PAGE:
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environment, the effects of operator training, support policies and programs including servicing
and spare parts replacement, and other factors that may not be intrinsic to how equipment is
designed and manufactured, but impact how equipment actually performs.
Legacy System Integration
Many facilities will have existing security systems in use. The two most prevalent types of legacy systems
are Physical Access Control Systems (PACS) and Video Management Systems (VMS). These systems
typically have well defined interfaces that allow access to system data. An ISSA can employ these assets
by integrating with the published interfaces. The procuring authority should specify what legacy systems
should be integrated with the ISSA, the extent of the integration desired (e.g., accept data from the legacy
system, or control the legacy system), and provide the necessary documentation, including interface
specifications, equipment locations, etc. to the implementation contractor. The contractor should develop
an interface integration plan, and develop an interface integration risk reduction plan that includes early
integration with critical legacy systems. In many instances, modern access control/alarm monitoring/CCTV
systems can be expanded to deliver the required ISSA functionality at a significant cost savings.
System Specification and Selection
System technical requirements and the selection of an ISSA will be based on a set of specifications. Airport
operators may obtain the services of qualified consultants to assist in the planning and development of these
specifications. If so, the qualifications of the consultants should be determined in accordance with FAA
Advisory Circular No.: 150/5100-14D (if AIP funding is involved). Many airport operators have elected to
do this using the Construction Specifications Institute (CSI) MasterSpec specification process. The
development of CSI-formatted specifications normally requires an iterative process which progresses
through 30, 60, 90, and 100 percent submittals. Each submittal level represents an increased amount of
technical detail and design refinement, and should be presented to the end user and other appropriate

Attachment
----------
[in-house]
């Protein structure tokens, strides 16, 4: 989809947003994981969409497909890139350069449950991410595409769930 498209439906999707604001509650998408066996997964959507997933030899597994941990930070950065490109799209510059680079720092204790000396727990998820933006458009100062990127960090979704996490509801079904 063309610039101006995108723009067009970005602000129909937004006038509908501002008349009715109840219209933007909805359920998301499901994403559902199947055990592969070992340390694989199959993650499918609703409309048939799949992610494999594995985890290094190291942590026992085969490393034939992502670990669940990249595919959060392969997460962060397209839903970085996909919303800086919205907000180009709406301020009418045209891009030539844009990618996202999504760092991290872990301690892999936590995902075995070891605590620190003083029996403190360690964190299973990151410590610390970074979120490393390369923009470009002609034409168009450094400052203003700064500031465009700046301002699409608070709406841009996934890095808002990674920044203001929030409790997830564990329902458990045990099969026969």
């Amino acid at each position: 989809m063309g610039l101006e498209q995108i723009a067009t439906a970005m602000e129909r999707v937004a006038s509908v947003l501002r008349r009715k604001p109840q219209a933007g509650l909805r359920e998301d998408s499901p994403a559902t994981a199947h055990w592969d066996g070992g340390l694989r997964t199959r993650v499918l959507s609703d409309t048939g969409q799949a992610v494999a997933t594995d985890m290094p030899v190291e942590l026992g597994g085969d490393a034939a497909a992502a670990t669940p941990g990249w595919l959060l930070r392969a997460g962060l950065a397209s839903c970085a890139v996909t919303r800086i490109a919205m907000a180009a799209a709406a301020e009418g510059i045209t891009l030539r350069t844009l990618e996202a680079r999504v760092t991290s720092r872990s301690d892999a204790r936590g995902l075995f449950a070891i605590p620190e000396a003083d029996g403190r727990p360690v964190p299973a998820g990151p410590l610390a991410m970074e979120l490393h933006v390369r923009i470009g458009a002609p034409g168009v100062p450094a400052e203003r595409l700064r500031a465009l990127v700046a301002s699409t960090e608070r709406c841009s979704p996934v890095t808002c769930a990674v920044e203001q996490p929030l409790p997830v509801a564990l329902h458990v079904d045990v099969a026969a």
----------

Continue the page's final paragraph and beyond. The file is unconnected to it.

stakeholders for review.
The original MasterSpec format consisted of 16 Divisions. Security systems were covered by specifications
under Division 13, Special Construction, and Division 16, Electrical. Two new sections, Division 27,
Communications, and Division 28, Safety and Security Systems, were adopted. These specifications are
recommended for ISSA programs.
At the 30 percent level, the operational requirements should be translated into technical specifications and
alternative solutions should be examined in sufficient detail for the airport operator to make reasonable
judgments as to their relative merits and cost-effectiveness. The evaluation of trade-offs, with supporting
calculations, should then be separately documented in a “Basis of Design” report for developing detailed
specifications and design drawings for review in later submittals.
A final draft submittal should be presented to the airport operator at the 90-percent level for any last minute
changes that may be needed before the documents are sealed by a licensed professional engineer, or as
required by local state and municipal requirements and released for procurement.
Criteria for system selection between alternative system proposals should include functional merit, quality
of product, vendor qualifications and airport experience, strategic vendor alliances, and the ability of the
system to accommodate deployed systems, future expansion and modification. Evaluations should not be
made solely on the basis of initial cost, but rather, should consider lifecycle costs to determine the total
financial and operational impact. Lifecycle costs include ongoing maintenance, repair and parts
replacement, and all hardware and software upgrades necessary to operate the system and staffing. This
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